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Riordan Set to Back Feinstein in Senate Race


In a major boost for her campaign, Sen. Dianne Feinstein is expected to receive an endorsement today from Republican mayor Richard Riordan.

Feinstein's campaign issued a statement Saturday afternoon forecasting a "major endorsement" today at 11:30 a.m. in Studio City. Riordan's office declined to comment Saturday but Feinstein supporters confirmed the announcement.

"He's a Republican, probably next to the governor, the most prominent Republican in the state of California," said one Feinstein backer, who asked not to be identified. "It sends a signal that very important Republicans, who don't often do this, are looking at this race in a very thoughtful way and saying this city and this state need Dianne Feinstein."

Riordan joins a long list of prominent GOP officials who have turned their backs on GOP nominee Mike Huffington and announced their support for the Democratic incumbent, most of whom opposed her last campaign in 1992.

The list includes former baseball commissioner and 1984 Olympics chief Peter V. Ueberroth and Los Angeles County Sheriff Sherman Block.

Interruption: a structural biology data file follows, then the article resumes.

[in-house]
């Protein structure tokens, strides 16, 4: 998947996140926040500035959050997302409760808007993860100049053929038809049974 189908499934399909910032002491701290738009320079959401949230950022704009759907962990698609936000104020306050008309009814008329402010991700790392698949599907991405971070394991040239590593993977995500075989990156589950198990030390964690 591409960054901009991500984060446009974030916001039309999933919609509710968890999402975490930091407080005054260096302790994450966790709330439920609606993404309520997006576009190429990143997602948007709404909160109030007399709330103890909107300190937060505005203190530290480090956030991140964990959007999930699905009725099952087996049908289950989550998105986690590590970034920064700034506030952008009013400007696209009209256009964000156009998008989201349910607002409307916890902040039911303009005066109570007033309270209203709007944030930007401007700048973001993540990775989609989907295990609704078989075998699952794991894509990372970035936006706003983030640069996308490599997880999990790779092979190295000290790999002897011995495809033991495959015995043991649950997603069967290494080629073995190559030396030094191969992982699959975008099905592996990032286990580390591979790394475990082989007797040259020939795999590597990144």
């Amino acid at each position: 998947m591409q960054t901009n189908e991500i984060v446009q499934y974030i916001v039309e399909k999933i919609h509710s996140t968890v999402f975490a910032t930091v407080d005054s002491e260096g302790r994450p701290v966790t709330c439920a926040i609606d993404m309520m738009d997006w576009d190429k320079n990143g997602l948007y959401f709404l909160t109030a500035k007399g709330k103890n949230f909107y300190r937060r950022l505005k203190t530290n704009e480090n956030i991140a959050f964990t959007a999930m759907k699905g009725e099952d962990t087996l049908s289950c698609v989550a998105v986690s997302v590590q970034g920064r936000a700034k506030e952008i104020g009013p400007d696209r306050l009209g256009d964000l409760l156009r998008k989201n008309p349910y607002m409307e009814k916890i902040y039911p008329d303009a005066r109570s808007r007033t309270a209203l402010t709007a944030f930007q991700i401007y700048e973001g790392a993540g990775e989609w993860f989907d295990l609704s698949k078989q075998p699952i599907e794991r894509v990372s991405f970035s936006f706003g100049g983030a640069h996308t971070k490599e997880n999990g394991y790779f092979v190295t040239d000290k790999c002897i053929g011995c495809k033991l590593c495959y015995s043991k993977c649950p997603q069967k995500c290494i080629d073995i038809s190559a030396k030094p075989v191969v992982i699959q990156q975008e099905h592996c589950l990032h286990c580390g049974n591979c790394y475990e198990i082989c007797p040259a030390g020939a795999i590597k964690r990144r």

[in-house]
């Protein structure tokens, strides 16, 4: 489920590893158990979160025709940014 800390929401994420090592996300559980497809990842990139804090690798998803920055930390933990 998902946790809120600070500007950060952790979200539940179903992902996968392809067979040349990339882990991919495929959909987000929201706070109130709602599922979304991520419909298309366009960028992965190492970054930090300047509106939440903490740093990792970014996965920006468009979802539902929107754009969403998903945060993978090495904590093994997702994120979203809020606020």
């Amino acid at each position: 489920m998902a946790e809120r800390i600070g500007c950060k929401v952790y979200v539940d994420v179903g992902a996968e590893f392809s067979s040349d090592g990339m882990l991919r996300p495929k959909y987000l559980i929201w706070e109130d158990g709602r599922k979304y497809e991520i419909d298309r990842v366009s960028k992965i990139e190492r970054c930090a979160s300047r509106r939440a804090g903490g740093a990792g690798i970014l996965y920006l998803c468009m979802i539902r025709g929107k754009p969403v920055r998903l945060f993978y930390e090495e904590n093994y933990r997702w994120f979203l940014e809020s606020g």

On Monday, Feinstein has also scheduled a news conference to announce endorsements from the heads of five of the nation's top defense firms--Northrop, Douglas Aircraft, Rockwell, TRW and Hughes.

Huffington's campaign was sharply critical of Riordan's decision, comparing it to Republican New York Mayor Rudolph W. Giuliani's endorsement of Democratic Gov. Mario M. Cuomo.

"Dick Riordan and Rudy Giuliani can go start their own party because they clearly don't belong in the GOP," said spokeswoman Jennifer Grossman. "Riordan's Republican loyalties run only skin-deep. He has a long history of donating huge amounts of money to candidates of both parties to ensure he has political access after Election Day. This time, he's picked the wrong horse. He hopes Feinstein will feed him pork from Washington, but he'll be stuck lobbying a retired Mrs. Feinstein out of San Francisco."

The Riordan endorsement is particularly helpful to Feinstein because her toughest battle is in Southern California. Polls show Feinstein holds a thin lead in the Senate race statewide, but most of her support is in the north where she is better known as the former mayor of San Francisco.

Feinstein and Riordan have worked closely together this year on gaining disaster aid for the fires and the earthquake that devastated parts of the city. Riordan also went to Washington this year to help lobby for the crime bill and the assault weapons ban that Feinstein authored.

When the crime bill narrowly passed, Riordan appeared with Feinstein to announce how much money and additional police might be generated for the city. Huffington officials were critical of Riordan for making the appearance.

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